Promoting international trade and investment with export markets is a priority for the Canadian produce sector. As Canada pursues new free trade agreements, we are committed to working with the government to uphold the principles of free and fair trade. In order to grow Canadian produce exports while supporting demand in Canada for a range of products, the Canadian government must work to reduce non-tariff trade barriers including harmonization of phytosanitary regulations, maximum residue limits, and payment issues.
Barriers to trade within the sector are principally non-tariff and require support from the federal government to address. The ability to export to, or import from, a new market is dependent on assessments of risks and recognition of plant protection systems by the trading countries’ plant health regulators. Requirements that are not science-based or essential to security act as effective non-tariff trade barriers between countries and must be eliminated.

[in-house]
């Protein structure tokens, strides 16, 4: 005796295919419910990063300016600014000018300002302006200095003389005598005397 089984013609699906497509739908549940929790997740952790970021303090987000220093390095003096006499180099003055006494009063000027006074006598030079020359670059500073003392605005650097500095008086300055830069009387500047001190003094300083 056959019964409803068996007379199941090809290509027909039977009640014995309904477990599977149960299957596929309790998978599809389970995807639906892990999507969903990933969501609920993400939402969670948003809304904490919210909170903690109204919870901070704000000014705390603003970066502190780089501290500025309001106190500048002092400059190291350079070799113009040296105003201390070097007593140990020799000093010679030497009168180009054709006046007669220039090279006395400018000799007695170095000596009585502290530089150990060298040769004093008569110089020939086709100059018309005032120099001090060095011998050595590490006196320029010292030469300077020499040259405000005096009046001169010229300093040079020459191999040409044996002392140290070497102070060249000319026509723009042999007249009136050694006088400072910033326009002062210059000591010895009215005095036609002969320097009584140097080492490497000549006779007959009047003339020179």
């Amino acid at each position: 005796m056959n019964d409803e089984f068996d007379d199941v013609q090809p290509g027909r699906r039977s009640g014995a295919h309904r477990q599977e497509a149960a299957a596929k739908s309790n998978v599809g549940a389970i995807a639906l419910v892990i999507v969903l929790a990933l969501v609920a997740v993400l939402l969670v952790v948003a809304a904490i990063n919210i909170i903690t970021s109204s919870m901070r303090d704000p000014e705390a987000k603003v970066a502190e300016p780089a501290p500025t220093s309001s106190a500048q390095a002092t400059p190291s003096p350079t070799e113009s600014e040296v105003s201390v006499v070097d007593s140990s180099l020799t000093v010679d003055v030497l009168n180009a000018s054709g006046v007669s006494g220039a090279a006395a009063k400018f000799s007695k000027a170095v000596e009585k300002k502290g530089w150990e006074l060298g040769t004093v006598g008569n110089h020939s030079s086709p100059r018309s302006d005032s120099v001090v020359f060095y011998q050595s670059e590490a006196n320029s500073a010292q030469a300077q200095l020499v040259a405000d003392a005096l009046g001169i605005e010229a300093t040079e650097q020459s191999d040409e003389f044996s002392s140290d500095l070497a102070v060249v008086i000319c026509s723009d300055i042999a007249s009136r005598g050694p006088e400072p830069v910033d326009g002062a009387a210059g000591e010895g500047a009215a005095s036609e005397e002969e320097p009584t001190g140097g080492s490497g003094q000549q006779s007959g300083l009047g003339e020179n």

What FVGC is Asking For
- Ensure that new and renegotiated free trade agreements create the foundation for mutually recognizing food safety systems.
- Ensure that agreements are based on sound science and address an appropriate risk-based approach to trade including sanitary and phytosanitary requirements.
- Mitigate non-tariff barriers to trade.
- Encourage science-based harmonization of Maximum Residue Limits with our trading partners during trade negotiations to prevent technical barriers to trade once agreements are signed.
- Firmly oppose the introduction of any tariff that could impact the availability, accessibility and affordability of food in the Canadian marketplace and Canadian produce in our export markets.
- Regulate imports to ensure foreign produce meets Canada’s high standards, including labour, environment, and of course the quality and safety of the produce.
- Work with the United States Department of Agriculture (USDA) to eliminate the need for grade inspections for potatoes and packaged onions. In the interim, increasing resources for the Canadian Food Inspection Agency will be critical to provide services that are quicker, more flexible, and better adapted to marketing practices.
- Revitalize the concept of a “Canada-U.S. Perimeter Strategy” to ensure growers are effectively protected from the unintentional introduction of foreign/tropical/invasive plant pests, and from any associated risks including non-tariff trade disruptions.